Make sure any treatment center or facility you enroll in has certified employees and programs. You can talk to your lawyer about the resources available to treat your addiction. They’ll have advice about the best options to help your current case.

If you want to talk to someone about your rehab options, we have trained counselors available 24/7. Call 866-802-6848 for confidential, helpful information.

outpatient detox

Things to Expect When You Receive Suboxone Detox Services

A detox program is the first stage of treatment for addiction. During this phase, people go through withdrawal as their bodies rid themselves of the substance. Potential withdrawal symptoms vary widely depending on the drug. Suboxone is a medication often administered to help people through the withdrawal process. These are some of the main things to expect when you receive Suboxone detox services.

Suboxone is used in cases of opioid dependence. In some cases, it’s prescribed only for the detox process; in others, it’s recommended for long-term use. That said, there are some risks to Suboxone use. It can be addictive, and it can also have a withdrawal process of its own. Knowing what to expect can help mitigate the risk factors.

The Most Important Things to Know About Suboxone Detox Services

Suboxone is most commonly prescribed for heroin addicts, but it can also be used for other opioid dependence issues. The goal is to assist with withdrawal and recovery. Suboxone was originally developed to provide heroin addicts with an accessible recovery regimen that could be more easily adhered to than other treatment methods.

Suboxone reduces heroin cravings and blocks the “high” of heroin use. When Suboxone users do take heroin, they don’t experience the addictive and euphoric effects they would otherwise.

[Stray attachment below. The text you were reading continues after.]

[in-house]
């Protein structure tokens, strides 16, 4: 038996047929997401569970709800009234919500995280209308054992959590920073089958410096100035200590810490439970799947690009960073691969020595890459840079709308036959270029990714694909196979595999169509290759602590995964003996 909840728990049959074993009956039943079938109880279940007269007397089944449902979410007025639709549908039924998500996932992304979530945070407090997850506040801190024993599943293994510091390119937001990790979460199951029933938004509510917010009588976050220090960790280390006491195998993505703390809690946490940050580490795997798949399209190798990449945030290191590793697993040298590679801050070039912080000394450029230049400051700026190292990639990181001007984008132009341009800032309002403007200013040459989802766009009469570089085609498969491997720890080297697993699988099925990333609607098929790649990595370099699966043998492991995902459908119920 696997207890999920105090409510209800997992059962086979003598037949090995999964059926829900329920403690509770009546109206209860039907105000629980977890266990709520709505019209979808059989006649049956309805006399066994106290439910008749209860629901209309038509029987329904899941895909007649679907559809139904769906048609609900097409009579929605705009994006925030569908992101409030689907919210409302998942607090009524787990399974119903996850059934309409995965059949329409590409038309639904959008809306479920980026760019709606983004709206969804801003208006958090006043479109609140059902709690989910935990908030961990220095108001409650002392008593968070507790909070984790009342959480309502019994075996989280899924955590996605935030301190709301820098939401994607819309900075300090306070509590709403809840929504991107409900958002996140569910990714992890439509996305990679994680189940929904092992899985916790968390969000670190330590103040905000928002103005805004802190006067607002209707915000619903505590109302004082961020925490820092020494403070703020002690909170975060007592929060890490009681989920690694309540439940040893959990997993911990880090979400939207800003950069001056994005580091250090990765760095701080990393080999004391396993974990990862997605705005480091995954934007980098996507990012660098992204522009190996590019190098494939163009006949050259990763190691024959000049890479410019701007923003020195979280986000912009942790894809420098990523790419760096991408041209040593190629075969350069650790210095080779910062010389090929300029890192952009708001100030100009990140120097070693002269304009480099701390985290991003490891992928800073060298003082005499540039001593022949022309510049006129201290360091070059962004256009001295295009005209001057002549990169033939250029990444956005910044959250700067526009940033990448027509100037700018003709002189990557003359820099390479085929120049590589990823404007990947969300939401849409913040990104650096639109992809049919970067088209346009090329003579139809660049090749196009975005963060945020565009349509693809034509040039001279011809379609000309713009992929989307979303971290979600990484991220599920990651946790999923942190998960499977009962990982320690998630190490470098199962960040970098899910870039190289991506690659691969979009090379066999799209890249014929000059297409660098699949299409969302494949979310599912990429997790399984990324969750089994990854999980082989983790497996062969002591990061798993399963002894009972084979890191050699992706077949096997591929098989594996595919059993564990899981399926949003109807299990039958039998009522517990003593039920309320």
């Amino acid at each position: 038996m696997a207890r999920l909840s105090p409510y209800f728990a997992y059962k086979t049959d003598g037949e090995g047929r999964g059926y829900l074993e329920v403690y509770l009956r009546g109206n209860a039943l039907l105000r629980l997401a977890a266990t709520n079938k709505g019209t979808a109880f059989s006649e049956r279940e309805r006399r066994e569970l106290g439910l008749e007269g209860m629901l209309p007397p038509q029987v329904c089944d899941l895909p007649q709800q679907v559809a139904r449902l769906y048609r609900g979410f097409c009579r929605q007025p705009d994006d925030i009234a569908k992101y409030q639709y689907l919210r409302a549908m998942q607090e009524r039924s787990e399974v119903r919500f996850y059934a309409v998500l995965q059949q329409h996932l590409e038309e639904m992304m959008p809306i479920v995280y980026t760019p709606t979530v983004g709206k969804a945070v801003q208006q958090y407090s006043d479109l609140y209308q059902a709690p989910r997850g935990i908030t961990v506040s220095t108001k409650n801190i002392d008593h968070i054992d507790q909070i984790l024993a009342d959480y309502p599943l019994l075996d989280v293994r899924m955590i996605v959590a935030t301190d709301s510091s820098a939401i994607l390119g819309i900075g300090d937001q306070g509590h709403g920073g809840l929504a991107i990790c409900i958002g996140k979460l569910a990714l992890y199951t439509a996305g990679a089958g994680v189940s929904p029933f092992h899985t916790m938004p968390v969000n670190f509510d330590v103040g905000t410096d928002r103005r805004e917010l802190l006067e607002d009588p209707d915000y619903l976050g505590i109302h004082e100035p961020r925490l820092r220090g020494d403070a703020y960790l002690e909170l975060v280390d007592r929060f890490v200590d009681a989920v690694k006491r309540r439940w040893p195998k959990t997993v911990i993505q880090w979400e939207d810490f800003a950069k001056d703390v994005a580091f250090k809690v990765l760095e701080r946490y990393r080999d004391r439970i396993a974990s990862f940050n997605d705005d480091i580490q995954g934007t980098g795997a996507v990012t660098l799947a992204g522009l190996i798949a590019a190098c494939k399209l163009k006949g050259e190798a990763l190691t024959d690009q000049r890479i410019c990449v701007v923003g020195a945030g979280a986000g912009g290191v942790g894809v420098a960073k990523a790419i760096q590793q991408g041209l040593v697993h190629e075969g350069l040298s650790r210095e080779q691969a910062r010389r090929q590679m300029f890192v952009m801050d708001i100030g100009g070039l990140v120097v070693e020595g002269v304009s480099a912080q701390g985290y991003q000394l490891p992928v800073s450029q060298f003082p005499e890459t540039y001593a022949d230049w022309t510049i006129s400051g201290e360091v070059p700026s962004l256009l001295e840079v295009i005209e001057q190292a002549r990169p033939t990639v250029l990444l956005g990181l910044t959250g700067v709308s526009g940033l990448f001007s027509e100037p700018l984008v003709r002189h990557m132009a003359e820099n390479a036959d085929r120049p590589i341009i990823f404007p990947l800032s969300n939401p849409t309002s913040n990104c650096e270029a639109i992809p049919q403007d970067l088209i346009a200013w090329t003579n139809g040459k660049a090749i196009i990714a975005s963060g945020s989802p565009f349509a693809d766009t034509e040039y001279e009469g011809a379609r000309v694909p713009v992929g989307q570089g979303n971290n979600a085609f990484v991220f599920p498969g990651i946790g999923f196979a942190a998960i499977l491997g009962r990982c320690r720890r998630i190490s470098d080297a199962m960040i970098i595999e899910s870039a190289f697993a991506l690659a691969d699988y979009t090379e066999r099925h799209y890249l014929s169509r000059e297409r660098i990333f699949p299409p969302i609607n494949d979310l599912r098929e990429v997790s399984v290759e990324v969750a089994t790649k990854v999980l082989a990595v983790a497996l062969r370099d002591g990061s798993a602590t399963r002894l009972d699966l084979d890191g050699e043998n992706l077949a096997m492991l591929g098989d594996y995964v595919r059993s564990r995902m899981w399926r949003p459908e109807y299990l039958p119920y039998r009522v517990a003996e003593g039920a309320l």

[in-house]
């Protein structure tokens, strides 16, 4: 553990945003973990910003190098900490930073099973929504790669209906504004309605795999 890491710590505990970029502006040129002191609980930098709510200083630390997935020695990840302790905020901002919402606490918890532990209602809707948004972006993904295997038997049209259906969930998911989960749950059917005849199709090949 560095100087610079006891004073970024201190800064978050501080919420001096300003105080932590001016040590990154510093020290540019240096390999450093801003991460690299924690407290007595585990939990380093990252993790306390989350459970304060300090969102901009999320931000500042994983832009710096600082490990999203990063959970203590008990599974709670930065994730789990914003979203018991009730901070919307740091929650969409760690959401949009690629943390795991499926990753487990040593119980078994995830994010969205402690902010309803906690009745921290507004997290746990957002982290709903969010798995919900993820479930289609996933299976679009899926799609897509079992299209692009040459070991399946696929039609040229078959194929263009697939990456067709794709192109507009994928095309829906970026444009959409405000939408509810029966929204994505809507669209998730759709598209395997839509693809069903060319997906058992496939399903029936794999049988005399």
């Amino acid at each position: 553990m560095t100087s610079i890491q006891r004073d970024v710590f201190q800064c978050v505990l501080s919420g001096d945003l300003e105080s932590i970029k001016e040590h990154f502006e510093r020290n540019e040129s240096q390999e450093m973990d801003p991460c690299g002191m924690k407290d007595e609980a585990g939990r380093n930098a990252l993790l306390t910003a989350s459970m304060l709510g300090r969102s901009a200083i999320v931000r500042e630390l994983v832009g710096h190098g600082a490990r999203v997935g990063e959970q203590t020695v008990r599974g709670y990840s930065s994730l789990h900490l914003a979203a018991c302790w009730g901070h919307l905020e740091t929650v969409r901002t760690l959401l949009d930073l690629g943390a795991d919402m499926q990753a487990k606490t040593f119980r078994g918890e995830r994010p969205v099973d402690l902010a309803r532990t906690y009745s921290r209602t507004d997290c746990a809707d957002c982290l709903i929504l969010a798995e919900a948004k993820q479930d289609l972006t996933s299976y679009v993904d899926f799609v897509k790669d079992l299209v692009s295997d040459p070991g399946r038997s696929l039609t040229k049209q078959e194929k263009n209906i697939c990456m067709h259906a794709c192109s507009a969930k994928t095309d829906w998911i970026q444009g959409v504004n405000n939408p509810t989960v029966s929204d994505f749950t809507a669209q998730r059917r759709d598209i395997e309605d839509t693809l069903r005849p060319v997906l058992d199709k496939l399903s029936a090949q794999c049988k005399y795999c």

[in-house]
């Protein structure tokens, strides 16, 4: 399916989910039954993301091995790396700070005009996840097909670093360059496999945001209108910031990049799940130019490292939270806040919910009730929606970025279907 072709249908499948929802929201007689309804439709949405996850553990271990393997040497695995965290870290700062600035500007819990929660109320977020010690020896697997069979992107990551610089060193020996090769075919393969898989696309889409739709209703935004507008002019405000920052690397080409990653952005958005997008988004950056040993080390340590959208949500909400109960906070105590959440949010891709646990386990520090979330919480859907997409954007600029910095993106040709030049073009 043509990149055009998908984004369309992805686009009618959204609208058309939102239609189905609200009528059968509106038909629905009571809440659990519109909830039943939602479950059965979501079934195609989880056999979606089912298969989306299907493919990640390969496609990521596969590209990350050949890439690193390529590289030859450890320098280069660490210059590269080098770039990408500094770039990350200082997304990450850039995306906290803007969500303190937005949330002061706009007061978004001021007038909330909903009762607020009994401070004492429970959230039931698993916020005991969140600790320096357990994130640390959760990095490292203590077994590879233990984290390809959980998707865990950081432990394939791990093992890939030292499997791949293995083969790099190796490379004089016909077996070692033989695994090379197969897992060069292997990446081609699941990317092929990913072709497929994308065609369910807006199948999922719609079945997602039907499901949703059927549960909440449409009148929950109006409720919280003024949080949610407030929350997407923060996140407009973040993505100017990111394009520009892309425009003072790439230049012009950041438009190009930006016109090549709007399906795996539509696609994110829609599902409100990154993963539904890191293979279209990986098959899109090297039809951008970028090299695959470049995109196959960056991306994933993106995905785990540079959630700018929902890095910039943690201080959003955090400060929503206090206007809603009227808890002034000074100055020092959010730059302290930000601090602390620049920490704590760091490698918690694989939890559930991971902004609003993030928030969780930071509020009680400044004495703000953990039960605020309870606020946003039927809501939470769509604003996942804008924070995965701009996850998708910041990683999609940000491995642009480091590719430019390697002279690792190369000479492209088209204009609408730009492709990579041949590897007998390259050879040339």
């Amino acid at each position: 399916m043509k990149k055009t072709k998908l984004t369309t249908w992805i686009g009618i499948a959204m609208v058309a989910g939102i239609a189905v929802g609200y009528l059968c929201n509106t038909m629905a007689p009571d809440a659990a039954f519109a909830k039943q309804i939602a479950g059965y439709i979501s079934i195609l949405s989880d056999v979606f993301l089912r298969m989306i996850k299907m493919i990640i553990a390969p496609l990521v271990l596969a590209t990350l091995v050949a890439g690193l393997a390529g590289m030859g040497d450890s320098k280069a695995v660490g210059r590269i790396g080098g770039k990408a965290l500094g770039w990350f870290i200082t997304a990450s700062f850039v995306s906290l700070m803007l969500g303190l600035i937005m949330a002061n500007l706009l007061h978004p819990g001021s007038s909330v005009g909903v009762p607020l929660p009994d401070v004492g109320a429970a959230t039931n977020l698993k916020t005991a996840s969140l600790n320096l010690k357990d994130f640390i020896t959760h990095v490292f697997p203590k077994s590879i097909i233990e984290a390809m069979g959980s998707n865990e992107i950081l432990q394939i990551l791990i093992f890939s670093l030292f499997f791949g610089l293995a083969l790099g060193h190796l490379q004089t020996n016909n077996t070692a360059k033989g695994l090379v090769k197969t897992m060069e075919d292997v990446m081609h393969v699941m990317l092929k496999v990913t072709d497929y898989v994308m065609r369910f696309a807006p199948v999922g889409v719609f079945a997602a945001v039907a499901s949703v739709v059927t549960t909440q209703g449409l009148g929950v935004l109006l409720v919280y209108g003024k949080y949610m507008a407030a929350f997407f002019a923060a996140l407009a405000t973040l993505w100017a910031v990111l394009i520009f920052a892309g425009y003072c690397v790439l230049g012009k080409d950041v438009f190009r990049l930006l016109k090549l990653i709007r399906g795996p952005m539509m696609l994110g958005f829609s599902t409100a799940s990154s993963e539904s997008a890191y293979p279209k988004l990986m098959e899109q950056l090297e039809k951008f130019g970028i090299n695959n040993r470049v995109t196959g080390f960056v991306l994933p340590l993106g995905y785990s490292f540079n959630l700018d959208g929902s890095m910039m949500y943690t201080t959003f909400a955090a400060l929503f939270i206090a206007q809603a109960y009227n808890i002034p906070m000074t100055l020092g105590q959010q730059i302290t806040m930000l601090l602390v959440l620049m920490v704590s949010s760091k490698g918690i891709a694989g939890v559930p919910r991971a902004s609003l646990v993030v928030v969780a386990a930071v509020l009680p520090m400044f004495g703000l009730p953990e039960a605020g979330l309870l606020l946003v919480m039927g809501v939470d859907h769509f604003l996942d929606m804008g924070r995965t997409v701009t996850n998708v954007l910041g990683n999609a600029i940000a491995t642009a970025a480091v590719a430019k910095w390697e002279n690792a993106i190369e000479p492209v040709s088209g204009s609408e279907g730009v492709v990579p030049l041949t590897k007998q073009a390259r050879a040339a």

The Effects of Suboxone

The medication will initially be administered underneath your tongue. It tends to come in the form of either a sublingual film or tablet. If you take Suboxone for long-term maintenance, you might receive it as a buccal film that would be applied to the interior of your cheek.

Suboxone combines two drugs typically used in heroin treatment: naloxone and buprenorphine. Buprenorphine is an opioid that can mimic the effects of heroin and satisfy cravings, while naloxone blocks the receptors for heroin use in the body.

This combination means that Suboxone helps satisfy cravings for heroin. It doesn’t produce the same euphoria and “high” as heroin, so the chances of mental dependence are lower. Rather than being a full opioid agonist, it combines opioid agonist and opioid antagonist properties, meaning that it’s less habit-forming than methadone or heroin. The risk of overdose tends to be low.

Who Detoxes With Suboxone?

Suboxone is most effective when prescribed to moderate and heavy heroin users. It can be used in abstinence maintenance when taken in decreasing doses over a period of time. Studies show that Suboxone has maximum benefits when taken alongside therapy and counseling.